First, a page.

As provided by the abovementioned Act, an entity with a group of entities is required to notify the Head of the National Revenue Administration if:

  1. its registered office or seat of management is located on the territory of Poland
  2. its registered office or seat of management is located outside the territory of Poland but conducts its business activities by means of a foreign company on its territory.

While making the notification, an entity should specify in what capacity it  is to report within a group of entities:

  1. as a parent entity,
  2. as a designated entity,
  3. as another entity, submitting information on a group of entities.

In its notification an entity may indicate that it will not report information on a group of entities, however, should it choose to do so, it will be obliged to specify the reporting entity and the state in which the information will be provided.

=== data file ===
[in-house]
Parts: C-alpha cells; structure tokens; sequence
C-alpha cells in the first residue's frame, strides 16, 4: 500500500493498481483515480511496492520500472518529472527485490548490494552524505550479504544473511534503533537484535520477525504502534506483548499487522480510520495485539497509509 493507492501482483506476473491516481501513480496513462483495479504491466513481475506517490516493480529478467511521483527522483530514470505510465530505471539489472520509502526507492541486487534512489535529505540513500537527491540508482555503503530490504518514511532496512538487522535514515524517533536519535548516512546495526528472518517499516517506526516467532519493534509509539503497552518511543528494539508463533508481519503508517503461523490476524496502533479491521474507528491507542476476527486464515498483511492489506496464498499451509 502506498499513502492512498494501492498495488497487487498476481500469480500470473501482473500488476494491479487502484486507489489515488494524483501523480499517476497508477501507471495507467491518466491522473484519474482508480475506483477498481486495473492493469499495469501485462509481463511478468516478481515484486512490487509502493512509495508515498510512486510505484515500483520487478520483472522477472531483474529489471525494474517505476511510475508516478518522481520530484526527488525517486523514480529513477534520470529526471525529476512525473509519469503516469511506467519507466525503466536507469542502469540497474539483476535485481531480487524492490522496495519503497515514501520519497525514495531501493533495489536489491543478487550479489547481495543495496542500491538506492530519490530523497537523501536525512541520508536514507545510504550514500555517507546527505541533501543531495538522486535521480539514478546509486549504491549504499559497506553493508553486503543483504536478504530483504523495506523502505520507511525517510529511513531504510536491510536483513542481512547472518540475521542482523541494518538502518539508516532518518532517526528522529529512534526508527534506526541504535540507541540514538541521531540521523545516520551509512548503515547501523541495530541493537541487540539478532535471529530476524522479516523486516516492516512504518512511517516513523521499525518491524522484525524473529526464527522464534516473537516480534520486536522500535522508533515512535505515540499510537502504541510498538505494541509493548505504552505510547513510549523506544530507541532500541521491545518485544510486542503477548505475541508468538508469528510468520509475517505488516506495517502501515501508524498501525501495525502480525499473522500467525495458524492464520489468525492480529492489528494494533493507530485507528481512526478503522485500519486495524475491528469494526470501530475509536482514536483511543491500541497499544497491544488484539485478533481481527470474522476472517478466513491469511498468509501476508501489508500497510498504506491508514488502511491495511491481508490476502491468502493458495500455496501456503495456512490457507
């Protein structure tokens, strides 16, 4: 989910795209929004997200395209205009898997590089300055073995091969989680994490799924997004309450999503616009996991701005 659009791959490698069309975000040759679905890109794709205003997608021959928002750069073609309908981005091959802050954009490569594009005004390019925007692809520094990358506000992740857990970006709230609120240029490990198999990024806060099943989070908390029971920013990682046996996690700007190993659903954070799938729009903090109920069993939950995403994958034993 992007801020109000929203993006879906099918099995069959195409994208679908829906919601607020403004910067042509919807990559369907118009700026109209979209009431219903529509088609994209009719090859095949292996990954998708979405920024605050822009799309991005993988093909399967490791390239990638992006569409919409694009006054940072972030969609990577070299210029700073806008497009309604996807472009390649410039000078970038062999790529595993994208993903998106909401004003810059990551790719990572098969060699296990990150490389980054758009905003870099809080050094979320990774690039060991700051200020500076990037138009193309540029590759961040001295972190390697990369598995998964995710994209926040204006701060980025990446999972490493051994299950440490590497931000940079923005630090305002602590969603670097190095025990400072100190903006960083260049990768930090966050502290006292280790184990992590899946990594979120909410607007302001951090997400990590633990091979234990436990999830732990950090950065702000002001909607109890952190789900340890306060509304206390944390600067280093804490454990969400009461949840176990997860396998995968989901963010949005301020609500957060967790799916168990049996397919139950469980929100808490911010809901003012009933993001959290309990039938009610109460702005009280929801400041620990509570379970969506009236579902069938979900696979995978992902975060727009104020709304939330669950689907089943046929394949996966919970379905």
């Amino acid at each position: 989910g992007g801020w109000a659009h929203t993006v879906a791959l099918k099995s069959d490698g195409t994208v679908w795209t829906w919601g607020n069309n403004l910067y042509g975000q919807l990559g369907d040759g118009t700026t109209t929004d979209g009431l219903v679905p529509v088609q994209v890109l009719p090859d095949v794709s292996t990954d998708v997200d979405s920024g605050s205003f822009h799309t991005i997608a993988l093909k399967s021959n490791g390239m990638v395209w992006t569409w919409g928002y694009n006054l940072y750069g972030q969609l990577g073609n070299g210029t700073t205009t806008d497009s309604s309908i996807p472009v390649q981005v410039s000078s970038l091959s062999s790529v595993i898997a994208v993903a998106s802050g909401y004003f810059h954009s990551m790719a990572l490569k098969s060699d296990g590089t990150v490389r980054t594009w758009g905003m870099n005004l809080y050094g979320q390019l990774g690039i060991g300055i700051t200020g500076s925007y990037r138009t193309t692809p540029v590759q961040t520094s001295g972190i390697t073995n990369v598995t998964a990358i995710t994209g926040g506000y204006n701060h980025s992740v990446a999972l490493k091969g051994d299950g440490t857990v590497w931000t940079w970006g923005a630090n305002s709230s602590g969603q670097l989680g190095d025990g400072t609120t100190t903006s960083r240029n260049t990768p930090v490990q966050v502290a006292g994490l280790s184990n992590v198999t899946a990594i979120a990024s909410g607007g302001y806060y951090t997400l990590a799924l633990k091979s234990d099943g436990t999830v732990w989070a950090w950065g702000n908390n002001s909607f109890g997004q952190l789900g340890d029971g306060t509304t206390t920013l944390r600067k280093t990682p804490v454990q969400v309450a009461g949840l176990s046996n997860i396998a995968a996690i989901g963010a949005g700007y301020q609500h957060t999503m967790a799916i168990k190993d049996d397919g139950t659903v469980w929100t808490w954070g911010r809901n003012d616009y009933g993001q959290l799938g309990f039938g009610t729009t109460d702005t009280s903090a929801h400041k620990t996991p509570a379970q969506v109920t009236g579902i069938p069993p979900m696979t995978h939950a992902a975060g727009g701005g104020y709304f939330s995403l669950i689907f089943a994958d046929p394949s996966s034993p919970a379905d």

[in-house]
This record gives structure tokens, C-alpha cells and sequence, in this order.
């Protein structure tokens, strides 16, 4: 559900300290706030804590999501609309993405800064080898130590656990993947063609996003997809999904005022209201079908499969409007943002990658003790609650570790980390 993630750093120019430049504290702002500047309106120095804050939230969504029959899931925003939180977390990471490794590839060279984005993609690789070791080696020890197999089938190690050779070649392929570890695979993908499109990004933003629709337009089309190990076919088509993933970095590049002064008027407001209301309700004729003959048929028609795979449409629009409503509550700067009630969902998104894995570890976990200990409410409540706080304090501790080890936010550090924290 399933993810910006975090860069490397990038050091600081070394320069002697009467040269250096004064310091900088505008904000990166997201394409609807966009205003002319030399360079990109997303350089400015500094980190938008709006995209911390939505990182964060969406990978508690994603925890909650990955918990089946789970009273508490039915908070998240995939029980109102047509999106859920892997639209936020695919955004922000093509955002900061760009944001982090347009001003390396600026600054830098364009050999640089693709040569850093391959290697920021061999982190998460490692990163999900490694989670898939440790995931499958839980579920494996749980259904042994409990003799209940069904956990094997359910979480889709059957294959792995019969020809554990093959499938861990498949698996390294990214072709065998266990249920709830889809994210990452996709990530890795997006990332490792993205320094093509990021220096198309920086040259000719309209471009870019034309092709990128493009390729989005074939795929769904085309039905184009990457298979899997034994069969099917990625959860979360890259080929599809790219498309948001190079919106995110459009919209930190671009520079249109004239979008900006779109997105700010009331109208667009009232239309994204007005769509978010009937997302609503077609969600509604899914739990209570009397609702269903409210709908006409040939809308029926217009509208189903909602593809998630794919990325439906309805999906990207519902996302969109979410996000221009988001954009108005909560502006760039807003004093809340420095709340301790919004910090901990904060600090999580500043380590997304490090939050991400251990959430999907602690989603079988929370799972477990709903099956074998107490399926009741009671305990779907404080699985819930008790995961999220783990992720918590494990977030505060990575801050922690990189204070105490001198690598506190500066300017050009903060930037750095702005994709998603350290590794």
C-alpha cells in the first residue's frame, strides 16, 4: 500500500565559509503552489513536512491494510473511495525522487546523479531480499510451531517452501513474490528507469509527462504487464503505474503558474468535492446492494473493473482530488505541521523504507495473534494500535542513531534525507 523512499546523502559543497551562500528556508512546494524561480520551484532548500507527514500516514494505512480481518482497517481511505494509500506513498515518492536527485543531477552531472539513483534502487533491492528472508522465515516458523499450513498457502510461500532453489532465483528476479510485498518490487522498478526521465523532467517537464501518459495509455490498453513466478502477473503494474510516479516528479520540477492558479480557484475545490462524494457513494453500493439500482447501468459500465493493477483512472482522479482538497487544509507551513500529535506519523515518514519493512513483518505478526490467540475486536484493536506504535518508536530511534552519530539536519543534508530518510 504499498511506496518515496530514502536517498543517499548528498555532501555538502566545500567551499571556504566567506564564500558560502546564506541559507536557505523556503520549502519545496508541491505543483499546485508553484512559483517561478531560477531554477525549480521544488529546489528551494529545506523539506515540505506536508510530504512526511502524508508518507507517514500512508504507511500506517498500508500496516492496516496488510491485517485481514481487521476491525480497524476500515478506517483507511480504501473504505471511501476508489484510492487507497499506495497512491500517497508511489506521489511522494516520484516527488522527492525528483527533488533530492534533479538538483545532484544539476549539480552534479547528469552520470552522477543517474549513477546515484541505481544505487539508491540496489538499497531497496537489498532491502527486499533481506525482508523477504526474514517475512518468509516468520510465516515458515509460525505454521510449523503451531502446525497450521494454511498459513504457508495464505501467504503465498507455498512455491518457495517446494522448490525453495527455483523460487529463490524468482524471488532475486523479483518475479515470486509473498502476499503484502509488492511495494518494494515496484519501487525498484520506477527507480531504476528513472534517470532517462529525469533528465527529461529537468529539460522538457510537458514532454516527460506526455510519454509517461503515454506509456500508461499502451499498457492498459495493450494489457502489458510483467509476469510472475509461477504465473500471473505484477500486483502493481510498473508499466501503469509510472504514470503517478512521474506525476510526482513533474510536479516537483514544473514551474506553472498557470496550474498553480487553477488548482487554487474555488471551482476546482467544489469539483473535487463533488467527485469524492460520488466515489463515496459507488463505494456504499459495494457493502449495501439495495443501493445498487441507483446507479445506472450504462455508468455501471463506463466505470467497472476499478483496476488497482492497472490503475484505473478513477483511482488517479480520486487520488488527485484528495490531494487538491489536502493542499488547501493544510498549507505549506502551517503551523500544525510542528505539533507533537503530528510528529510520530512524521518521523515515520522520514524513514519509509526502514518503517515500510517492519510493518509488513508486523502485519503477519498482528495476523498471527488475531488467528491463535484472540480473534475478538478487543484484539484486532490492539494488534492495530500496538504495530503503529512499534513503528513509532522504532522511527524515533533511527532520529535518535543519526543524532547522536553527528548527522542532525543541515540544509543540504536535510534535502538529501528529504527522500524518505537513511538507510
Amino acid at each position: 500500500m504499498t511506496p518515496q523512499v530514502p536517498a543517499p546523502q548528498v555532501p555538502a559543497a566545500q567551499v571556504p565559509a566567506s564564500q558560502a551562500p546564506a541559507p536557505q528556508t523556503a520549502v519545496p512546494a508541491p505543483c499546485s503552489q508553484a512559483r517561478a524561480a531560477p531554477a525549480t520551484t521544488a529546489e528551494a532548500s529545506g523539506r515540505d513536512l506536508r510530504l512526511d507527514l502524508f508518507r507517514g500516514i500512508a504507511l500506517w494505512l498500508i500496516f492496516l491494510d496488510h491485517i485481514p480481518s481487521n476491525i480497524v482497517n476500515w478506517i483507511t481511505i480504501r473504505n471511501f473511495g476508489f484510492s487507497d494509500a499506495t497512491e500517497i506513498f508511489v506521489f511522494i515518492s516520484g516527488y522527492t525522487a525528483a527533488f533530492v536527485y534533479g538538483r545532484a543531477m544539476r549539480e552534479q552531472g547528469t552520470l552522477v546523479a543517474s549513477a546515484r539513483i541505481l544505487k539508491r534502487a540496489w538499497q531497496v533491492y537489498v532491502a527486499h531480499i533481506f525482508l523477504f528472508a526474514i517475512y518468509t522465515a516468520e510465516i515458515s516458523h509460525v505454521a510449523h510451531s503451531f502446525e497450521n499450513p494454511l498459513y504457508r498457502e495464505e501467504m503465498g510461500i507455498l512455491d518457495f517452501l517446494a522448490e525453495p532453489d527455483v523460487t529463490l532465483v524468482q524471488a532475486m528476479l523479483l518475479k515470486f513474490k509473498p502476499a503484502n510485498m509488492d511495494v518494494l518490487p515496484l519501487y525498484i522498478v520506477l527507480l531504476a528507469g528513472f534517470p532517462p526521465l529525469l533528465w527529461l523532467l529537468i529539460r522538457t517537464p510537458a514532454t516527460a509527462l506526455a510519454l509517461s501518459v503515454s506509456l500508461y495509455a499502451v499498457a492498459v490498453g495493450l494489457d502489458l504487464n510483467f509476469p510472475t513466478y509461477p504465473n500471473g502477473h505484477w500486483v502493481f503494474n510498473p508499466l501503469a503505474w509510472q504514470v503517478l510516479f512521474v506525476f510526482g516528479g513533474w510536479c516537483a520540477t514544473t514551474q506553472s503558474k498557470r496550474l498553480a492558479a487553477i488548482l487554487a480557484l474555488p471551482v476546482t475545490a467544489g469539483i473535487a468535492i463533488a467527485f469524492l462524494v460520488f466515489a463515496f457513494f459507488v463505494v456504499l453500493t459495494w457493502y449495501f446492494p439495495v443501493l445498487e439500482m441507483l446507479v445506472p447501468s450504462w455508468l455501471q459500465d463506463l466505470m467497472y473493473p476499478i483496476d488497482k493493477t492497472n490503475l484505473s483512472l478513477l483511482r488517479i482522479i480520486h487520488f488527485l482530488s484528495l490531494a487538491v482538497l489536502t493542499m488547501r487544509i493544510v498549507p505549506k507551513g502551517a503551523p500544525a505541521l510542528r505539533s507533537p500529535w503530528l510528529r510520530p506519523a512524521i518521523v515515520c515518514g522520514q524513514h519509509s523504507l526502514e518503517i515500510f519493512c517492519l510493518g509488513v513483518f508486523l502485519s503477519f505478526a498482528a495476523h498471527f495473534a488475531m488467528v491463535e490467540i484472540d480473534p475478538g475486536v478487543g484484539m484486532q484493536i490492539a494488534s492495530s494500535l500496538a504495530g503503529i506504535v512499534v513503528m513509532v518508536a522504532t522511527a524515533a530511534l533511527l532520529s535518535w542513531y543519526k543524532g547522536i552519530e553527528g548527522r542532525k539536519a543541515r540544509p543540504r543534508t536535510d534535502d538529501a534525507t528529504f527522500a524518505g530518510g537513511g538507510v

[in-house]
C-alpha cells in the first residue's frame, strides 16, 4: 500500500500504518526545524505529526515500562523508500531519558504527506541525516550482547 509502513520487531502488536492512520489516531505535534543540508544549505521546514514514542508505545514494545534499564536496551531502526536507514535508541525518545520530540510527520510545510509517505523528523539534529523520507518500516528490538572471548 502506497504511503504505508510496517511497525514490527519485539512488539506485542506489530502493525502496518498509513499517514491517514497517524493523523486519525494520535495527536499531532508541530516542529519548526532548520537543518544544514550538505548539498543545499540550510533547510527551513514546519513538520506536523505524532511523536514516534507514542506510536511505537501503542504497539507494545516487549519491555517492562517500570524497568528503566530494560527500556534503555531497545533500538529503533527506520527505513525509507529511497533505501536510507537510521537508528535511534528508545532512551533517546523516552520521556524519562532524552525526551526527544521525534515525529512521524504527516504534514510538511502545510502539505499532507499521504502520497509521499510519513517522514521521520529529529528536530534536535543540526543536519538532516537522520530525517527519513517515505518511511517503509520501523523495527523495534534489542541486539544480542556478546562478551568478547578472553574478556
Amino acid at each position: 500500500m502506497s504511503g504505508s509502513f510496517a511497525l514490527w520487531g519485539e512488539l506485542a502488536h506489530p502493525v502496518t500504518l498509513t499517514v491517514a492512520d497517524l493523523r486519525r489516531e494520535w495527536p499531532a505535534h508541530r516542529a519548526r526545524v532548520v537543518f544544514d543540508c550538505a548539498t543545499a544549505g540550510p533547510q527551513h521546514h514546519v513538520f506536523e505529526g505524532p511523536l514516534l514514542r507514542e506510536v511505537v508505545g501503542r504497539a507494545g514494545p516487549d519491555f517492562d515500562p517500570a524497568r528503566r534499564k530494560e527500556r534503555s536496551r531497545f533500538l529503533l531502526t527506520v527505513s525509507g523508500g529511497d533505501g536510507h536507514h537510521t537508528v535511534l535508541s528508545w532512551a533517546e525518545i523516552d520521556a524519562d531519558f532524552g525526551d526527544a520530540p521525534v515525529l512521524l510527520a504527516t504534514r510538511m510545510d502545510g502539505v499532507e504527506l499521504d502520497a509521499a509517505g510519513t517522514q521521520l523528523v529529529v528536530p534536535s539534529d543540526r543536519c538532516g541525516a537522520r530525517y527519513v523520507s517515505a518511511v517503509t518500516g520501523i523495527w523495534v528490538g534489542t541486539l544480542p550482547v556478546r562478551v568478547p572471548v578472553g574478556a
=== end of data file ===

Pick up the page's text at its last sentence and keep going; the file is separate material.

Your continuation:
Notifications are to be submitted no later than on the last day of financial reporting year. For the 2016 reporting the notification must be made within 10 months of the last day of that financial year (as stipulated in the interim provisions of the Act).

The Act also provides for sanctions that can be imposed on errant entities that fail to report on the abovementioned information. Pursuant to Article 90 and subsequent articles, the Head of National Revenue Administration can impose a monetary penalty of up to 1 million PLN by way of decision.

It is important to bear in mind that pursuant to the new Act, two additional obligations arise. Article 86 of the Act requires taxpayers to report on a given entity’s role with a group of entities. Additionally, parent entities or designated entities indicated in a prior notification will be obliged to inform the Head of National Revenue Administration about the entire group of entities – such information is to be provided within 12 months from the end of a reporting year (as provided by Article 83 of the Act).

Reports are to be submitted to a relevant authority by means of electronic communication in the xml format. The Ministry of Finance stipulates specific criteria to be met by a properly prepared file on their website.

For the sake of our clients we prepared special tool that generates electronic CBC-P reports.

If your company is obliged to submit CBC-P, feel free to contact our tax department.